Microsoft took this idea even further with Windows Phone. The start screen on a Windows Phone is a thing of beauty – entirely personal to you, surfacing relevant information, aware of both context and utility. Email not as important to you as Snapchat? No worries, just make the email tile smaller and it’ll report just the number of emails you haven’t seen. Live and die by Twitter? Make the tile huge and it’ll surface messages or retweets directly in the tile itself. Ambient. Aware. Useful.



Sadly, both these operating systems have tiny market shares.

But the one concept they both share is a unification of content. A deliberate, systematic and well executed breaking down of the beautiful room syndrome. They didn’t, however, go quite far enough. For example, in the case of Windows Phone, if I want to contact someone I still need to think about how I’m going to do it. Going into the ‘People Hub’ shows me people (rather than the tools to contact them), but is integrated only with the phone, SMS and email. What happens when the next trendy new communication app comes along and the People Hub isn’t updated to support the new app? Tantalizingly close, but still no cigar.

What we need is a truly open platform. Agnostic of vendors and representing services by their fundamentally useful components. We need a way to easily swap out service providers at any time. In fact, the user shouldn’t know or care. Expose them to the things they want to do (be reminded of an event, send a picture to mum, look up a country’s flag, order tonight’s dinner) and figure out how that’s done automatically. That’s the way around it should be. That’s the way we should be thinking when designing the experiences of the future.


Consider Microsoft’s Hololens, which was recently released to developers outside of Microsoft. We can anticipate an explosion of inventiveness in the experiences created – the Hololens being a unique device leapfrogging the problem of beautiful rooms to augment your existing real-world beautiful rooms with the virtual.


Holographic interface creators will be forced to take into account the ergonomics of your physical world and work harmoniously, contextually, thoughtfully and sparingly within it. Many digital experience designers working today should admit to the fact that they rarely take into account what their users were doing just before or just after their app. This forces users to break their flow and adapt their behavior to match the expectations of the app. As users, we’ve become pretty good at rapid task switching, but doing so takes attention and energy away from what’s really important – the real world and the problems we want to solve.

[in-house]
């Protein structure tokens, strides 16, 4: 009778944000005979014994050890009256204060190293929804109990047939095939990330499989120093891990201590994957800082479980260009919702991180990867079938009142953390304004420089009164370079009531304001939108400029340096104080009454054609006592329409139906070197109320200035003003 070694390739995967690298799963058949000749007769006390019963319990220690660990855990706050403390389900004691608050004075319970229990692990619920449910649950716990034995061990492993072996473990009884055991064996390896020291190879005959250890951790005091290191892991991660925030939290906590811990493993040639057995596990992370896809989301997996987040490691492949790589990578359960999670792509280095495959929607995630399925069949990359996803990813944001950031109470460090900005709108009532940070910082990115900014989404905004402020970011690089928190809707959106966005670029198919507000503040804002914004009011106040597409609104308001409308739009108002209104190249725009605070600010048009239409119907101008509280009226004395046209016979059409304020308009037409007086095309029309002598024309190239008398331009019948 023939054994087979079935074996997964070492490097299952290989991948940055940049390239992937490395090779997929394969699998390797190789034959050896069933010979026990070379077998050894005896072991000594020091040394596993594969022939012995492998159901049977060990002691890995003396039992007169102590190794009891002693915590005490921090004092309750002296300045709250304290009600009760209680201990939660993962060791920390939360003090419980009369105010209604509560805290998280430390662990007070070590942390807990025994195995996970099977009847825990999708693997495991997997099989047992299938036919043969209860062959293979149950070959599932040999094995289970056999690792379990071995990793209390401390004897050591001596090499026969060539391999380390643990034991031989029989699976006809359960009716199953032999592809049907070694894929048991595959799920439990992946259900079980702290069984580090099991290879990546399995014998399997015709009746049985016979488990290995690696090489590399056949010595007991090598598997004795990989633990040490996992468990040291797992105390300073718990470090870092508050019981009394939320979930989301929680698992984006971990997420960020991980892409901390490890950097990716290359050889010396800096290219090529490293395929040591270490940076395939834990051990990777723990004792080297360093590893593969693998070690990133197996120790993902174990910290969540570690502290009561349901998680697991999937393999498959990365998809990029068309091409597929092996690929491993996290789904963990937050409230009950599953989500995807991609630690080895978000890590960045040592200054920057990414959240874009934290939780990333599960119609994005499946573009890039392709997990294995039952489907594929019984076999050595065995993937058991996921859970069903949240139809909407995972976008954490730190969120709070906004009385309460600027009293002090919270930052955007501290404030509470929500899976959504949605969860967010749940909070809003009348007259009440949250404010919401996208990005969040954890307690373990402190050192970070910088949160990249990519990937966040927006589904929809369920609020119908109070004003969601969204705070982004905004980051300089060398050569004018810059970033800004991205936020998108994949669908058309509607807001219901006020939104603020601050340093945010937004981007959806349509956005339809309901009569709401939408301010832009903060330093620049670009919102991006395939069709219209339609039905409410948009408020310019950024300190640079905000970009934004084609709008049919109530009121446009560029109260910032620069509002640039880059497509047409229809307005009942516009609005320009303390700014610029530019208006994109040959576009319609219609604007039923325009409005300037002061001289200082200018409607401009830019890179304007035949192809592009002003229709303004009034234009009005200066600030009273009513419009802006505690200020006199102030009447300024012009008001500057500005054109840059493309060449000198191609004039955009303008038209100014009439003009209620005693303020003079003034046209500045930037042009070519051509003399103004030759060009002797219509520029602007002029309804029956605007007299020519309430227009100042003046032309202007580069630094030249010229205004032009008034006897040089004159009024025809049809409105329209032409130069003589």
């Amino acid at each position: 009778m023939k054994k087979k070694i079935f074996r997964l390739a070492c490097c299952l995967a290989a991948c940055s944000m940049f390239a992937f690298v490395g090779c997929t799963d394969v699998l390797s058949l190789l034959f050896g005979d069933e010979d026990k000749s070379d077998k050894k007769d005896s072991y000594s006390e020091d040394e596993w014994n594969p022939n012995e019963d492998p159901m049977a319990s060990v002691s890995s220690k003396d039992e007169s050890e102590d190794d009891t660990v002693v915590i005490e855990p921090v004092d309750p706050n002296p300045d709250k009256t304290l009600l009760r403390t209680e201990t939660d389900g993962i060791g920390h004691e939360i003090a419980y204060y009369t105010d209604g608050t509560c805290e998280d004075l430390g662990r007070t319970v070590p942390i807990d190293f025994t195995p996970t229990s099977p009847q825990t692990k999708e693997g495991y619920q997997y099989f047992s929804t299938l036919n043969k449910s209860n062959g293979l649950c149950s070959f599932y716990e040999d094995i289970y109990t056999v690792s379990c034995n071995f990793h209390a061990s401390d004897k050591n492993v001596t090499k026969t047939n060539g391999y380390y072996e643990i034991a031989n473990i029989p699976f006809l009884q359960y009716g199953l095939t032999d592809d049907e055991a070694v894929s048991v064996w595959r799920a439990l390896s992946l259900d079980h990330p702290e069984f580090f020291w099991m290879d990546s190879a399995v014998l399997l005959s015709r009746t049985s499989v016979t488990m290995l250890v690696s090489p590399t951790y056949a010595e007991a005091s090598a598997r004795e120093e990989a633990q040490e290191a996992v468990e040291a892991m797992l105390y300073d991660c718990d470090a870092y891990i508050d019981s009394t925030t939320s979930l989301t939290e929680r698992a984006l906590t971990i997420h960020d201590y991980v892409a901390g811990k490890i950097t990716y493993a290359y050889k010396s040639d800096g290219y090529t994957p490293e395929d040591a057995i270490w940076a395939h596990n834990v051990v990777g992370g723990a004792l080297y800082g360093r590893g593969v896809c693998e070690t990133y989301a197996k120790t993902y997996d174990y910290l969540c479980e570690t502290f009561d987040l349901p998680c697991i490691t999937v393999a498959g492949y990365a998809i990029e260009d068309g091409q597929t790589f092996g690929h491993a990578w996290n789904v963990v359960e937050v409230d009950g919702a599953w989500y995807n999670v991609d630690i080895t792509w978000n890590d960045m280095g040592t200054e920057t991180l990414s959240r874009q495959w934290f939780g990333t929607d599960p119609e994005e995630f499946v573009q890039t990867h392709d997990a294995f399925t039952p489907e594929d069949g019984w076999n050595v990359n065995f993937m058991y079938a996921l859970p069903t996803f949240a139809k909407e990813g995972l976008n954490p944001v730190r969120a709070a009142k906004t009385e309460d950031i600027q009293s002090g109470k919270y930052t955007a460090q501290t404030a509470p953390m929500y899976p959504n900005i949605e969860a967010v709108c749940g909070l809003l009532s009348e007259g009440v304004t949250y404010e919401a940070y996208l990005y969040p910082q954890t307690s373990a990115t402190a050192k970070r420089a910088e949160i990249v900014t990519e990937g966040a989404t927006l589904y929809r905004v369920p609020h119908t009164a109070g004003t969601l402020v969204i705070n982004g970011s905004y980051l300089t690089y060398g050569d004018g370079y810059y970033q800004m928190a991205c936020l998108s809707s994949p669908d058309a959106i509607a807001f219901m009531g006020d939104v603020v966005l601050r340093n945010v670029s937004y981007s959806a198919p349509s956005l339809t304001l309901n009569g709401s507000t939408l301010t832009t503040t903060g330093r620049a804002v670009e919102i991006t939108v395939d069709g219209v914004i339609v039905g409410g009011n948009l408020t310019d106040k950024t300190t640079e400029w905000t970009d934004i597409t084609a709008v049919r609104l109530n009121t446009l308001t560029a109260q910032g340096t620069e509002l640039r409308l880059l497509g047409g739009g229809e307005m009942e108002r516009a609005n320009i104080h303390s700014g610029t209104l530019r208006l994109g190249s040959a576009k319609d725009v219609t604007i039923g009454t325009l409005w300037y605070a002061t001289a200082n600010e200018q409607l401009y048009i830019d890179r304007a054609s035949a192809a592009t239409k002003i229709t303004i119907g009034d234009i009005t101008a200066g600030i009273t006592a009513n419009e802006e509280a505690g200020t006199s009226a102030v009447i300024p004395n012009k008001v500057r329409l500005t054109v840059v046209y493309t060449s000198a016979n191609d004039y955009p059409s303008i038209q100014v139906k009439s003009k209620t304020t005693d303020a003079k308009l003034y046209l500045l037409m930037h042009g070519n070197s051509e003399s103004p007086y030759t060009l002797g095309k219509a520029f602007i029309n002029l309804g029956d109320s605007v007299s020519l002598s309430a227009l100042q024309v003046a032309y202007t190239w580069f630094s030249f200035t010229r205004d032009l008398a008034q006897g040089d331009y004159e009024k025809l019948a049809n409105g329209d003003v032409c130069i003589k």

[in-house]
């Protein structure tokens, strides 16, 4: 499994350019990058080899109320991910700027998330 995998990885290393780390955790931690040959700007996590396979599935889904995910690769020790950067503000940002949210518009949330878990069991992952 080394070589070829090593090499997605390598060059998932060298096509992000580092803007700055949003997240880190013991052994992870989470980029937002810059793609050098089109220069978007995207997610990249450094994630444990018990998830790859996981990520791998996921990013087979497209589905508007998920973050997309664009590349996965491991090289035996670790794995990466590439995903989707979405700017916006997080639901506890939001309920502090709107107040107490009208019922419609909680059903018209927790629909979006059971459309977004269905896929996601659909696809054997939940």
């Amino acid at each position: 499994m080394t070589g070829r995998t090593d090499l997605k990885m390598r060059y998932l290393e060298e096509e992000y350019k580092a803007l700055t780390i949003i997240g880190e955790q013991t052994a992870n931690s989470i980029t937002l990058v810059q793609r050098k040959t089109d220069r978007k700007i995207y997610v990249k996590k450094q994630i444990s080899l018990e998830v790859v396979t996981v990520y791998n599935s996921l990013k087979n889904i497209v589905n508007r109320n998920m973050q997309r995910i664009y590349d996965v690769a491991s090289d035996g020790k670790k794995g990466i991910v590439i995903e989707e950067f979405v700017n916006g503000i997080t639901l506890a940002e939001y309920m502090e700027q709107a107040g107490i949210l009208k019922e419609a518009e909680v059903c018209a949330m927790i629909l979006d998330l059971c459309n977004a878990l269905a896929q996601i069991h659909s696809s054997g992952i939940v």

Microsoft may be one of the first to market with Hololens, but VR and AR hardware is coming fast from the likes of HTC, Steam, Facebook and Sony. Two-dimensional interfaces are on the path to extinction, a singular event that can’t come quick enough.

4 May 2016
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Solving Italian address input with Google Places

4 May 2016, Comments 0

Solving Italian address input with Google Places

Postcodes in Italy

JUST EAT’s UK website uses postcodes to determine whether or not a takeaway restaurant delivers to an address. This is the case for a lot of our international websites and it often proves to be an effective way of accurately specifying a location. When JUST EAT started operating in Italy we observed that postcodes are not a popular with our customers as a way of defining delivery address. One possible reason for this is that postcodes in Italy are not as accurate as we are used to in the UK, even in built up areas.


This was issue as our systems use postcodes. There were already projects in place to move from postcodes to latitude and longitude which would allow us to define our own custom delivery areas. This would remove our dependency on postcodes but from a customer’s point of view would not help them define their location anymore easily. We needed a user interface that would allow the customer to enter their delivery address in a way that suited them.

What did we try?

We produced three experiments that were A/B tested in parallel. The experiments were made available to a limited percentage of customers over the course of a month to ensure the results were statistically significant. The three experiments are described below.

Postcodes Anywhere

Postcodes Anywhere is now known as PCAPredict. They provide an address lookup service called Capture+. This service autocompletes the user’s input and forces them to make a selection from the address options given. A trial version was implemented using PCAPredict’s prototyping tool. This allowed us to insert an instance of the Capture+ interface that would capture the address and pass the appropriate data to our server upon search. This was the easiest of the three experiments to implement.

Google Places

Google Places is a google service for retrieving location data for residential areas, business areas and tourist attractions. An autocomplete service is provided as with PCAPredict with a slight difference. Google Places suggests locations at different levels of accuracy instead of forcing residential address level accuracy. The autocomplete widget provided by google allows you to attach to an existing html input element and react to selection events. When experimenting with Google Places, we needed to specify two options; ‘componentRestrictions’ and ‘types’.